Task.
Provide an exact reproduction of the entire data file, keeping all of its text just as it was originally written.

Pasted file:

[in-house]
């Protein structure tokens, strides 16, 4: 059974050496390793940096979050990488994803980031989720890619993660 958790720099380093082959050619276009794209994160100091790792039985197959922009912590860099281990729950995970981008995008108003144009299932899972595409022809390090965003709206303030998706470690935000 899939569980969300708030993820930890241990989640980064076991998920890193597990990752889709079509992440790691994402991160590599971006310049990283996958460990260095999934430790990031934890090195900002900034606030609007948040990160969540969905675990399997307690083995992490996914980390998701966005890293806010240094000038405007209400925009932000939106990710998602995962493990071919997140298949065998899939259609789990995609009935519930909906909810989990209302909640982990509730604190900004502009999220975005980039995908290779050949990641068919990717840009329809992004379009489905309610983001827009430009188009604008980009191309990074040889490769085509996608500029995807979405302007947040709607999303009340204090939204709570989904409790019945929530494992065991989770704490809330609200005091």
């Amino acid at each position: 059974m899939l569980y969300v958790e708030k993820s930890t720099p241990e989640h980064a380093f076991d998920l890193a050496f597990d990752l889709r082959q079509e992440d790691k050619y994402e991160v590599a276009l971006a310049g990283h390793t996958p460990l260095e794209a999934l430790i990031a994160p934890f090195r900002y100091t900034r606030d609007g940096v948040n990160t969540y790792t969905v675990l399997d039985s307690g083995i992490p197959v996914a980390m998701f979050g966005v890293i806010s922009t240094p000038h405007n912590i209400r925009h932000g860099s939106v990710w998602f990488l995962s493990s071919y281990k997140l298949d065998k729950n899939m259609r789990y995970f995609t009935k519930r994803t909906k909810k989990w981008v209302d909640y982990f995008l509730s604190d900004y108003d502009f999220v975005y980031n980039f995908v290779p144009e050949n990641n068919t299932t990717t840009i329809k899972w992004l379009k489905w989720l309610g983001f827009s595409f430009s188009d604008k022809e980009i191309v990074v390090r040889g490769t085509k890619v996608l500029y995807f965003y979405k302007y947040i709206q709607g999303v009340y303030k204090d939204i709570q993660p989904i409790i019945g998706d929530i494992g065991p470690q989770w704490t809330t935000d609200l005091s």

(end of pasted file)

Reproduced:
[in-house]
């Protein structure tokens, strides 16, 4: 059974050496390793940096979050990488994803980031989720890619993660 958790720099380093082959050619276009794209994160100091790792039985197959922009912590860099281990729950995970981008995008108003144009299932899972595409022809390090965003709206303030998706470690935000 899939569980969300708030993820930890241990989640980064076991998920890193597990990752889709079509992440790691994402991160590599971006310049990283996958460990260095999934430790990031934890090195900002900034606030609007948040990160969540969905675990399997307690083995992490996914980390998701966005890293806010240094000038405007209400925009932000939106990710998602995962493990071919997140298949065998899939259609789990995609009935519930909906909810989990209302909640982990509730604190900004502009999220975005980039995908290779050949990641068919990717840009329809992004379009489905309610983001827009430009188009604008980009191309990074040889490769085509996608500029995807979405302007947040709607999303009340204090939204709570989904409790019945929530494992065991989770704490809330609200005091």
């Amino acid at each position: 059974m899939l569980y969300v958790e708030k993820s930890t720099p241990e989640h980064a380093f076991d998920l890193a050496f597990d990752l889709r082959q079509e992440d790691k050619y994402e991160v590599a276009l971006a310049g990283h390793t996958p460990l260095e794209a999934l430790i990031a994160p934890f090195r900002y100091t900034r606030d609007g940096v948040n990160t969540y790792t969905v675990l399997d039985s307690g083995i992490p197959v996914a980390m998701f979050g966005v890293i806010s922009t240094p000038h405007n912590i209400r925009h932000g860099s939106v990710w998602f990488l995962s493990s071919y281990k997140l298949d065998k729950n899939m259609r789990y995970f995609t009935k519930r994803t909906k909810k989990w981008v209302d909640y982990f995008l509730s604190d900004y108003d502009f999220v975005y980031n980039f995908v290779p144009e050949n990641n068919t299932t990717t840009i329809k899972w992004l379009k489905w989720l309610g983001f827009s595409f430009s188009d604008k022809e980009i191309v990074v390090r040889g490769t085509k890619v996608l500029y995807f965003y979405k302007y947040i709206q709607g999303v009340y303030k204090d939204i709570q993660p989904i409790i019945g998706d929530i494992g065991p470690q989770w704490t809330t935000d609200l005091s």